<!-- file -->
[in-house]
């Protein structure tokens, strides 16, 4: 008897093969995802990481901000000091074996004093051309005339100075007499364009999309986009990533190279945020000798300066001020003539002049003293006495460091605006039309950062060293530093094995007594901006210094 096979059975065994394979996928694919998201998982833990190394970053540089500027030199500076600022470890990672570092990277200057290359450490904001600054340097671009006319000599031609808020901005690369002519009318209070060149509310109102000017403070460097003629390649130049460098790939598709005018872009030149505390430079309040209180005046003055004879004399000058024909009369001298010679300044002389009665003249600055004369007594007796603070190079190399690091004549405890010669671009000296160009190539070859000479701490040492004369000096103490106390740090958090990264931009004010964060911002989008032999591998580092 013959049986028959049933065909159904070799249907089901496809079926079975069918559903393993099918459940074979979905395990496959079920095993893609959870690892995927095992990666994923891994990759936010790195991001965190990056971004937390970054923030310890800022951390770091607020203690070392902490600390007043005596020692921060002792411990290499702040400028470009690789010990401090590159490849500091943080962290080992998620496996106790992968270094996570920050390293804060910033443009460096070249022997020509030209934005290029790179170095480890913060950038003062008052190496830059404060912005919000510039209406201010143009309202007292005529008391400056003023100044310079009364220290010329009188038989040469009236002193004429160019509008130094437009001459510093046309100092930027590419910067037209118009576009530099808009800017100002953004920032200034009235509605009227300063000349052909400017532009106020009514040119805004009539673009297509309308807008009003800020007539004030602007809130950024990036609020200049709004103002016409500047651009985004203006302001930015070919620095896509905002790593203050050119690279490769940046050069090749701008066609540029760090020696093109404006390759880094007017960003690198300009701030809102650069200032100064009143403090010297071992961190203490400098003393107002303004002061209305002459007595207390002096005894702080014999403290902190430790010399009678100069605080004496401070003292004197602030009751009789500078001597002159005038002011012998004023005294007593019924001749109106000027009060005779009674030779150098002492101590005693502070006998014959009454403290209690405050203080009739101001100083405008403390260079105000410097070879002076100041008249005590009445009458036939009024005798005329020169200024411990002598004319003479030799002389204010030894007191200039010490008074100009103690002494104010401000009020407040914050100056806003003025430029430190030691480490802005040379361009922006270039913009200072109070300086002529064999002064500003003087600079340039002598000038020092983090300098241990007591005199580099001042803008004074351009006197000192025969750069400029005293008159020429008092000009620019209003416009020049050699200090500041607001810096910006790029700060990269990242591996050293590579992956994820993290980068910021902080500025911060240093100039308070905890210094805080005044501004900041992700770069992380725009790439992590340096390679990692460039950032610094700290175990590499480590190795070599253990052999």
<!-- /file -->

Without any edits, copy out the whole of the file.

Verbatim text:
[in-house]
């Protein structure tokens, strides 16, 4: 008897093969995802990481901000000091074996004093051309005339100075007499364009999309986009990533190279945020000798300066001020003539002049003293006495460091605006039309950062060293530093094995007594901006210094 096979059975065994394979996928694919998201998982833990190394970053540089500027030199500076600022470890990672570092990277200057290359450490904001600054340097671009006319000599031609808020901005690369002519009318209070060149509310109102000017403070460097003629390649130049460098790939598709005018872009030149505390430079309040209180005046003055004879004399000058024909009369001298010679300044002389009665003249600055004369007594007796603070190079190399690091004549405890010669671009000296160009190539070859000479701490040492004369000096103490106390740090958090990264931009004010964060911002989008032999591998580092 013959049986028959049933065909159904070799249907089901496809079926079975069918559903393993099918459940074979979905395990496959079920095993893609959870690892995927095992990666994923891994990759936010790195991001965190990056971004937390970054923030310890800022951390770091607020203690070392902490600390007043005596020692921060002792411990290499702040400028470009690789010990401090590159490849500091943080962290080992998620496996106790992968270094996570920050390293804060910033443009460096070249022997020509030209934005290029790179170095480890913060950038003062008052190496830059404060912005919000510039209406201010143009309202007292005529008391400056003023100044310079009364220290010329009188038989040469009236002193004429160019509008130094437009001459510093046309100092930027590419910067037209118009576009530099808009800017100002953004920032200034009235509605009227300063000349052909400017532009106020009514040119805004009539673009297509309308807008009003800020007539004030602007809130950024990036609020200049709004103002016409500047651009985004203006302001930015070919620095896509905002790593203050050119690279490769940046050069090749701008066609540029760090020696093109404006390759880094007017960003690198300009701030809102650069200032100064009143403090010297071992961190203490400098003393107002303004002061209305002459007595207390002096005894702080014999403290902190430790010399009678100069605080004496401070003292004197602030009751009789500078001597002159005038002011012998004023005294007593019924001749109106000027009060005779009674030779150098002492101590005693502070006998014959009454403290209690405050203080009739101001100083405008403390260079105000410097070879002076100041008249005590009445009458036939009024005798005329020169200024411990002598004319003479030799002389204010030894007191200039010490008074100009103690002494104010401000009020407040914050100056806003003025430029430190030691480490802005040379361009922006270039913009200072109070300086002529064999002064500003003087600079340039002598000038020092983090300098241990007591005199580099001042803008004074351009006197000192025969750069400029005293008159020429008092000009620019209003416009020049050699200090500041607001810096910006790029700060990269990242591996050293590579992956994820993290980068910021902080500025911060240093100039308070905890210094805080005044501004900041992700770069992380725009790439992590340096390679990692460039950032610094700290175990590499480590190795070599253990052999």